- By blowing the whistle on March Madness participation, bosses across the U.S. are directly contributing to workplace dissatisfaction, a Perceptyx study found. In a survey of more than 700 employees, about two-thirds of respondents said they're tuned into the NCAA championships, but more than half of respondents say their workplace strictly forbids non-work-related media in the office.
- About 25% said their boss preemptively warned them against March Madness activities at work, and 70% of workers surveyed by Perceptyx said that relaxing media policies in the office would improve their view of their organization.
- Additionally, 60% of respondents said that a workplace that "isn't fun" would make them more likely to start job searching. Four out of five respondents also said that they have more energy for work when they're having fun.
As the Great Resignation continues, engagement tactics remain top of mind for corporate leadership. Employee happiness and workplace satisfaction are in short supply due to the pandemic. Enter March Madness and other sporting events, which, according to HR experts, provide an easy opportunity for workplace camaraderie.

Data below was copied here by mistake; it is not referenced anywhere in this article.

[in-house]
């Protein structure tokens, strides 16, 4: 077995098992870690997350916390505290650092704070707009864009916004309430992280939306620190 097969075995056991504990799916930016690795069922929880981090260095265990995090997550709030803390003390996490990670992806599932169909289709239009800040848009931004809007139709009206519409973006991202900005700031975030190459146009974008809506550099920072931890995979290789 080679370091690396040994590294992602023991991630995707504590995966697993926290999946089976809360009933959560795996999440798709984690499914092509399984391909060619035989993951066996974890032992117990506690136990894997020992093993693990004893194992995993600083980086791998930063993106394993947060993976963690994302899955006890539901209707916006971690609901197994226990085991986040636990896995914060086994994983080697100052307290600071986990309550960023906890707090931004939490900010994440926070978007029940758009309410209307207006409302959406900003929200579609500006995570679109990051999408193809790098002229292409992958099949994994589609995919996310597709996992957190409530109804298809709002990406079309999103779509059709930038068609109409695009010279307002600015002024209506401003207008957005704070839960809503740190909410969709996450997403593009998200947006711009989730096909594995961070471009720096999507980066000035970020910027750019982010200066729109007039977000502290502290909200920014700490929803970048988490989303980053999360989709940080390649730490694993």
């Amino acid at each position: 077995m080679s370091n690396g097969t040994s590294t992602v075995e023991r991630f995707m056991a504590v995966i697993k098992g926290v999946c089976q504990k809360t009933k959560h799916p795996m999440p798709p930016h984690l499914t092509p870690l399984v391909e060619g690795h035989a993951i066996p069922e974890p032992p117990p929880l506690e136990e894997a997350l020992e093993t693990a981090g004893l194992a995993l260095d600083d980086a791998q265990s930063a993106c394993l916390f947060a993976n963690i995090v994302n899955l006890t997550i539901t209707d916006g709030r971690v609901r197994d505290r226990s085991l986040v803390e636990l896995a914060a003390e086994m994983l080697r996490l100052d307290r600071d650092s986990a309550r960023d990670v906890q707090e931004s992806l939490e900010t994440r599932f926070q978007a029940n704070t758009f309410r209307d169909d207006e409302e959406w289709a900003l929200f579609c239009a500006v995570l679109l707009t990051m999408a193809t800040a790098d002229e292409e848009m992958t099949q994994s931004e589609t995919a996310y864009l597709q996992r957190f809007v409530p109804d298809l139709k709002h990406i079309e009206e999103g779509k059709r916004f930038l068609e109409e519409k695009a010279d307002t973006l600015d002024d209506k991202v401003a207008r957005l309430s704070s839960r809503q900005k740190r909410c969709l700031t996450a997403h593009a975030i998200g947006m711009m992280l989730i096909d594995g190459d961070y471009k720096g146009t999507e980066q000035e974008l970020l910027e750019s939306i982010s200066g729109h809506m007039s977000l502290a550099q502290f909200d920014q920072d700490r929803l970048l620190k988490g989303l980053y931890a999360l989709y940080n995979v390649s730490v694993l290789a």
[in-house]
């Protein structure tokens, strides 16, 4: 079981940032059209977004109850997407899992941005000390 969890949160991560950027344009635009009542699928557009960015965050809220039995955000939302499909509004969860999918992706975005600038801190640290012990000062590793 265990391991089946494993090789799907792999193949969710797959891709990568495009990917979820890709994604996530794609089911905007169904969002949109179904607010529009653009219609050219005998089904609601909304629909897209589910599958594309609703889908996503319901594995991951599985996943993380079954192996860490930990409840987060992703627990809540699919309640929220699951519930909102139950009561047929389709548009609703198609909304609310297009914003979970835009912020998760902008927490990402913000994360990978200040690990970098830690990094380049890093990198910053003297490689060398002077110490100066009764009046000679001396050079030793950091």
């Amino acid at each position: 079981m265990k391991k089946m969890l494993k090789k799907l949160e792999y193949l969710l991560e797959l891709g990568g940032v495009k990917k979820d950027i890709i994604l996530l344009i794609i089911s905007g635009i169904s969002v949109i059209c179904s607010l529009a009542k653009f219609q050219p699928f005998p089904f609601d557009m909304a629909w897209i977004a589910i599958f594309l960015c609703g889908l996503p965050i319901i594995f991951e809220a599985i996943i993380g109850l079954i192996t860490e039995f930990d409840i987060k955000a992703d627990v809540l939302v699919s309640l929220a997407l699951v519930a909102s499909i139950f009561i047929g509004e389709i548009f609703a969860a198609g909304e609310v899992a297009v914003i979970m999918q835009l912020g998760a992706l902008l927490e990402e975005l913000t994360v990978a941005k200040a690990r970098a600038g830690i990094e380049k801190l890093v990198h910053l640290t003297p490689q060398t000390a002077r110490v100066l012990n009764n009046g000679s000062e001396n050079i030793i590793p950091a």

In 2019, also known as the last time many knowledge workers were truly in the office, 72% of senior managers told Robert Half that March Madness typically raises worker morale. Likewise, a whopping 52% said the NCAA championships bolster productivity. The research firm found similarly positive results in 2018 and 2016.
While about half of workers surveyed by Robert Half in 2019 said that sports can be a distraction from work, a happy medium between full-on tailgates and a colorless workplace can exist. An HR expert previously told HR Dive that managers should emphasize the importance of turning in deliverables on time and celebrating in moderation. Otherwise, the games can be a "welcome" distraction that lifts employees' spirits.
Still, considering that many workers fill out brackets on the clock, employment firm Challenger, Gray and Christmas anticipates that corporate America will lose $16.3 billion to the 2022 tournament. Andrew Challenger, the firm's SVP of global placement and executive coaching, believes the gamble is worth it. Challenger recommended that employers designate a specific office workstation for streaming or encourage workers to watch the games in the break room with colleagues.
The boons of March Madness can extend to remote workers, thereby strengthening kinship across a hybrid workplace. "Employers could host a stream and invite workers to meet for a watch party during Thursday's and Friday's games," Challenger said in a press release. "Workers could wear jerseys or have Zoom backgrounds depicting their favorite NCAA teams."